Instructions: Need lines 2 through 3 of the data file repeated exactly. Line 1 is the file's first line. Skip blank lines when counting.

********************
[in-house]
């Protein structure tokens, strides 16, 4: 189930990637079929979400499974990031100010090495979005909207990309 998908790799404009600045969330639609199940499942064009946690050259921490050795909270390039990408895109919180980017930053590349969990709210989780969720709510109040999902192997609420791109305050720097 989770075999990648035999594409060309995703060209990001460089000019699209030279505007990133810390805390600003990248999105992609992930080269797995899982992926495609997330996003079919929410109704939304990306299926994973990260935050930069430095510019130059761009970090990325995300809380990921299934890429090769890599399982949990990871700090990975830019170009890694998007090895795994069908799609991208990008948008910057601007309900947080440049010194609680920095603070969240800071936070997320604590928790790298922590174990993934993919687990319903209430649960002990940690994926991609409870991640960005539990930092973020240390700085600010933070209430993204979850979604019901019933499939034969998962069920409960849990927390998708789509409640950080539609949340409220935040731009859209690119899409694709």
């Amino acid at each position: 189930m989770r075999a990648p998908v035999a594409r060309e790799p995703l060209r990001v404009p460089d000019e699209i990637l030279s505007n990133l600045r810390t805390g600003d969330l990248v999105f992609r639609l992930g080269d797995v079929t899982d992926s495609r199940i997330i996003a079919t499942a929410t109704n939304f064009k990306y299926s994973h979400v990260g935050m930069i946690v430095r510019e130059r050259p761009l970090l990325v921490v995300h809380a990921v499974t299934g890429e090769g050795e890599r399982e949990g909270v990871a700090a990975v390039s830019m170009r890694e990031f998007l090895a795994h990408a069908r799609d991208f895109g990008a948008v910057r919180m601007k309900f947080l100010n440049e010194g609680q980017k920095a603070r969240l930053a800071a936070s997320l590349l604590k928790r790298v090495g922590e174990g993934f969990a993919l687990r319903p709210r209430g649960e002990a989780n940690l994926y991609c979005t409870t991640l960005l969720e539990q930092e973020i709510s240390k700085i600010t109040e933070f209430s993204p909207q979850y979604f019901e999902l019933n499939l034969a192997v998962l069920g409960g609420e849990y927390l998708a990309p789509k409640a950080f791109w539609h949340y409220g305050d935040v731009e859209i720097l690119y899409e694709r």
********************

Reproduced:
């Protein structure tokens, strides 16, 4: 189930990637079929979400499974990031100010090495979005909207990309 998908790799404009600045969330639609199940499942064009946690050259921490050795909270390039990408895109919180980017930053590349969990709210989780969720709510109040999902192997609420791109305050720097 989770075999990648035999594409060309995703060209990001460089000019699209030279505007990133810390805390600003990248999105992609992930080269797995899982992926495609997330996003079919929410109704939304990306299926994973990260935050930069430095510019130059761009970090990325995300809380990921299934890429090769890599399982949990990871700090990975830019170009890694998007090895795994069908799609991208990008948008910057601007309900947080440049010194609680920095603070969240800071936070997320604590928790790298922590174990993934993919687990319903209430649960002990940690994926991609409870991640960005539990930092973020240390700085600010933070209430993204979850979604019901019933499939034969998962069920409960849990927390998708789509409640950080539609949340409220935040731009859209690119899409694709």
């Amino acid at each position: 189930m989770r075999a990648p998908v035999a594409r060309e790799p995703l060209r990001v404009p460089d000019e699209i990637l030279s505007n990133l600045r810390t805390g600003d969330l990248v999105f992609r639609l992930g080269d797995v079929t899982d992926s495609r199940i997330i996003a079919t499942a929410t109704n939304f064009k990306y299926s994973h979400v990260g935050m930069i946690v430095r510019e130059r050259p761009l970090l990325v921490v995300h809380a990921v499974t299934g890429e090769g050795e890599r399982e949990g909270v990871a700090a990975v390039s830019m170009r890694e990031f998007l090895a795994h990408a069908r799609d991208f895109g990008a948008v910057r919180m601007k309900f947080l100010n440049e010194g609680q980017k920095a603070r969240l930053a800071a936070s997320l590349l604590k928790r790298v090495g922590e174990g993934f969990a993919l687990r319903p709210r209430g649960e002990a989780n940690l994926y991609c979005t409870t991640l960005l969720e539990q930092e973020i709510s240390k700085i600010t109040e933070f209430s993204p909207q979850y979604f019901e999902l019933n499939l034969a192997v998962l069920g409960g609420e849990y927390l998708a990309p789509k409640a950080f791109w539609h949340y409220g305050d935040v731009e859209i720097l690119y899409e694709r």